U.S. Labs Using Outdated Genital Herpes Tests, Produce False Positives, Report Says
Many laboratories in the US are using outdated blood tests that often produce false-positive results to detect genital herpes, according to a report published in the August issue of the… American Journal of Obstetrics & Gynecology, Reuters Health reports. Zane Brown and Rhoda Ashley Morrow of the University of Washington School of Medicine examined data obtained through the test proficiency program of the College of American Pathologists. CAP sent to 172 laboratories a blood sample that was positive for antibodies of herpes simplex virus type 1, the form of herpes that causes common cold sores, and negative for herpes simplex virus type 2, which causes genital herpes. Nearly all of the labs correctly detected HSV-1 antibodies in the sample, but more than half of the labs inaccurately reported that the sample was positive for HSV-2 antibodies.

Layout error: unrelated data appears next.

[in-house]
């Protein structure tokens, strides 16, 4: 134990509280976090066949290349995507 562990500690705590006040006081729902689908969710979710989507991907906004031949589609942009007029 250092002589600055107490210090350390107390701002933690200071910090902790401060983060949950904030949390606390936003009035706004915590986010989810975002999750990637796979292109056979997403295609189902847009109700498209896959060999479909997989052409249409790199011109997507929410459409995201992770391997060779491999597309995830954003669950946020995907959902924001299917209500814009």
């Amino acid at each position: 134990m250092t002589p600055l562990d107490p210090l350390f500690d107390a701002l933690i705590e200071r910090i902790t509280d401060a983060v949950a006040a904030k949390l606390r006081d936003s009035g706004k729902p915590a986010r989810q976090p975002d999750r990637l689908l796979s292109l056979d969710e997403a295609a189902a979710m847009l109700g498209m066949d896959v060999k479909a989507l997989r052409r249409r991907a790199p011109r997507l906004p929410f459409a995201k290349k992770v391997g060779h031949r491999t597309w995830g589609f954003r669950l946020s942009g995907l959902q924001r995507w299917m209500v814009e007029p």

According to the report, only blood tests based on a protein called glycoprotein G are proven to be effective in distinguishing and identifying antibodies to the herpes viruses. Of the 94 of labs that identified which type of test they used, all 44 sites using a glycoprotein G-based test accurately reported the sample did not contain HSV-2 antibodies. Labs using other types of tests showed false-positive rates between 14% and 88% for HSV-2, the report says. The authors recommend that labs use only the approved, accurate glycoprotein G-based blood tests to screen for type-specific herpes in order to reduce the spread of the virus. About one-third of U.S. adults have genital herpes, but only about 10% are aware they are infected, according to Brown (Rauscher, Reuters Health, 8/29).